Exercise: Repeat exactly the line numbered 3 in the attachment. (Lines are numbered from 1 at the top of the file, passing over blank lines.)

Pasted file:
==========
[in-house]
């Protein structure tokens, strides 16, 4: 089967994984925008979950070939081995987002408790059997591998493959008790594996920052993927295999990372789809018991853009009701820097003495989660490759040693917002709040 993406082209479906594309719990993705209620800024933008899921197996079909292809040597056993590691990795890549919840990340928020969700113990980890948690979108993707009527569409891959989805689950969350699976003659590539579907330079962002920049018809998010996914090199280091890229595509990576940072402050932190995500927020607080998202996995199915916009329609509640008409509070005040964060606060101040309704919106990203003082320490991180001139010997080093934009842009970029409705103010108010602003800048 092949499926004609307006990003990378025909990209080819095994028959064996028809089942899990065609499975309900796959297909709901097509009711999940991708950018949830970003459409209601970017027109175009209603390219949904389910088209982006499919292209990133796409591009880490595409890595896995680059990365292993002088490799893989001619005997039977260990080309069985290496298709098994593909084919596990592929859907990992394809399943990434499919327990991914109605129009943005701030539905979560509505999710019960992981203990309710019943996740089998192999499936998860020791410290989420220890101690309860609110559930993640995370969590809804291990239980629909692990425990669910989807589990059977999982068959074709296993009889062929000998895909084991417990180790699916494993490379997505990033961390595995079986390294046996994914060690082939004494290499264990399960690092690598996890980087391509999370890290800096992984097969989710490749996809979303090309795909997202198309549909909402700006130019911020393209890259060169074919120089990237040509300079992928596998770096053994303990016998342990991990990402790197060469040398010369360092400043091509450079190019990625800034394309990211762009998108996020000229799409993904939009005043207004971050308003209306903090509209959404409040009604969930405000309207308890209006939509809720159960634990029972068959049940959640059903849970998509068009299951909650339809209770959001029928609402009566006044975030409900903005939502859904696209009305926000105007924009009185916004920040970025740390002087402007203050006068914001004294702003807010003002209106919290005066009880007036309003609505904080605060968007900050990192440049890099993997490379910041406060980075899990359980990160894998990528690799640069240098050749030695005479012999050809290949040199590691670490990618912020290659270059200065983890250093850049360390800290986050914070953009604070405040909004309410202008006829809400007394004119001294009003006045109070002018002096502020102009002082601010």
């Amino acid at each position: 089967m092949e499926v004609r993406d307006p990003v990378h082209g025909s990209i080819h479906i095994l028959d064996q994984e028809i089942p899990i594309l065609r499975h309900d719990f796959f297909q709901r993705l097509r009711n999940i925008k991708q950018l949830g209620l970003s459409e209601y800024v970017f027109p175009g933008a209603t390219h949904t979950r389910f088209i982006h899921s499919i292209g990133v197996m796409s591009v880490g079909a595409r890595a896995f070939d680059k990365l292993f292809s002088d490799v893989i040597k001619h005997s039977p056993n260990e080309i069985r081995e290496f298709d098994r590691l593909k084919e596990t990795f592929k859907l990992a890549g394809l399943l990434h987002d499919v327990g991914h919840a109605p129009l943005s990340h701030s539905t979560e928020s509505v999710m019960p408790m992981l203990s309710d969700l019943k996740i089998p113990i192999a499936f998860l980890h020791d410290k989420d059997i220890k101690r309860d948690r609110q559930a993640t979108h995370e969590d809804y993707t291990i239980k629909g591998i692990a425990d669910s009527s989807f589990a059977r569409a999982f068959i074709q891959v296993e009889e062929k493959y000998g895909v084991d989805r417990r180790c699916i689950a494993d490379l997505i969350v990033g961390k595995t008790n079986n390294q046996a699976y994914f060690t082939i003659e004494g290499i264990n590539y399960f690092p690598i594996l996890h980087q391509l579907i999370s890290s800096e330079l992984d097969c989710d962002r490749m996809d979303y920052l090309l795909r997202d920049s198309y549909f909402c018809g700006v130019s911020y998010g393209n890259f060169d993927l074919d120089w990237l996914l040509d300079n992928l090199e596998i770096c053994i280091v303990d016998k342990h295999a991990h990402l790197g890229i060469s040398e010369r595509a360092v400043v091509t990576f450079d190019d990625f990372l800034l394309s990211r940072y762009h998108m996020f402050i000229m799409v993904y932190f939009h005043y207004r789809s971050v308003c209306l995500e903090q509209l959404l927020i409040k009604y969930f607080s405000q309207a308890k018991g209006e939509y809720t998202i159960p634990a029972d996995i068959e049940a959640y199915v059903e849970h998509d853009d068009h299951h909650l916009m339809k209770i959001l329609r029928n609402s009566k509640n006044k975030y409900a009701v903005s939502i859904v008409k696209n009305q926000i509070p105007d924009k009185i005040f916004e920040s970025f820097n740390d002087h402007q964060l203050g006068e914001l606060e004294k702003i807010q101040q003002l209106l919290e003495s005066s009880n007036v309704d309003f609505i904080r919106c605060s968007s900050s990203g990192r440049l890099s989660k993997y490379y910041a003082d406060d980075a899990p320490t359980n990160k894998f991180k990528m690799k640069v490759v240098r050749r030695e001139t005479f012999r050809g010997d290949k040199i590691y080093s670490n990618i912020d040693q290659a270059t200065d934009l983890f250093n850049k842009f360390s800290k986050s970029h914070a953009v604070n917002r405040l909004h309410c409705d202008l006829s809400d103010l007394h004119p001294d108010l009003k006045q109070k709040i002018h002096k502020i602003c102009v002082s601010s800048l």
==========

């Amino acid at each position: 089967m092949e499926v004609r993406d307006p990003v990378h082209g025909s990209i080819h479906i095994l028959d064996q994984e028809i089942p899990i594309l065609r499975h309900d719990f796959f297909q709901r993705l097509r009711n999940i925008k991708q950018l949830g209620l970003s459409e209601y800024v970017f027109p175009g933008a209603t390219h949904t979950r389910f088209i982006h899921s499919i292209g990133v197996m796409s591009v880490g079909a595409r890595a896995f070939d680059k990365l292993f292809s002088d490799v893989i040597k001619h005997s039977p056993n260990e080309i069985r081995e290496f298709d098994r590691l593909k084919e596990t990795f592929k859907l990992a890549g394809l399943l990434h987002d499919v327990g991914h919840a109605p129009l943005s990340h701030s539905t979560e928020s509505v999710m019960p408790m992981l203990s309710d969700l019943k996740i089998p113990i192999a499936f998860l980890h020791d410290k989420d059997i220890k101690r309860d948690r609110q559930a993640t979108h995370e969590d809804y993707t291990i239980k629909g591998i692990a425990d669910s009527s989807f589990a059977r569409a999982f068959i074709q891959v296993e009889e062929k493959y000998g895909v084991d989805r417990r180790c699916i689950a494993d490379l997505i969350v990033g961390k595995t008790n079986n390294q046996a699976y994914f060690t082939i003659e004494g290499i264990n590539y399960f690092p690598i594996l996890h980087q391509l579907i999370s890290s800096e330079l992984d097969c989710d962002r490749m996809d979303y920052l090309l795909r997202d920049s198309y549909f909402c018809g700006v130019s911020y998010g393209n890259f060169d993927l074919d120089w990237l996914l040509d300079n992928l090199e596998i770096c053994i280091v303990d016998k342990h295999a991990h990402l790197g890229i060469s040398e010369r595509a360092v400043v091509t990576f450079d190019d990625f990372l800034l394309s990211r940072y762009h998108m996020f402050i000229m799409v993904y932190f939009h005043y207004r789809s971050v308003c209306l995500e903090q509209l959404l927020i409040k009604y969930f607080s405000q309207a308890k018991g209006e939509y809720t998202i159960p634990a029972d996995i068959e049940a959640y199915v059903e849970h998509d853009d068009h299951h909650l916009m339809k209770i959001l329609r029928n609402s009566k509640n006044k975030y409900a009701v903005s939502i859904v008409k696209n009305q926000i509070p105007d924009k009185i005040f916004e920040s970025f820097n740390d002087h402007q964060l203050g006068e914001l606060e004294k702003i807010q101040q003002l209106l919290e003495s005066s009880n007036v309704d309003f609505i904080r919106c605060s968007s900050s990203g990192r440049l890099s989660k993997y490379y910041a003082d406060d980075a899990p320490t359980n990160k894998f991180k990528m690799k640069v490759v240098r050749r030695e001139t005479f012999r050809g010997d290949k040199i590691y080093s670490n990618i912020d040693q290659a270059t200065d934009l983890f250093n850049k842009f360390s800290k986050s970029h914070a953009v604070n917002r405040l909004h309410c409705d202008l006829s809400d103010l007394h004119p001294d108010l009003k006045q109070k709040i002018h002096k502020i602003c102009v002082s601010s800048l």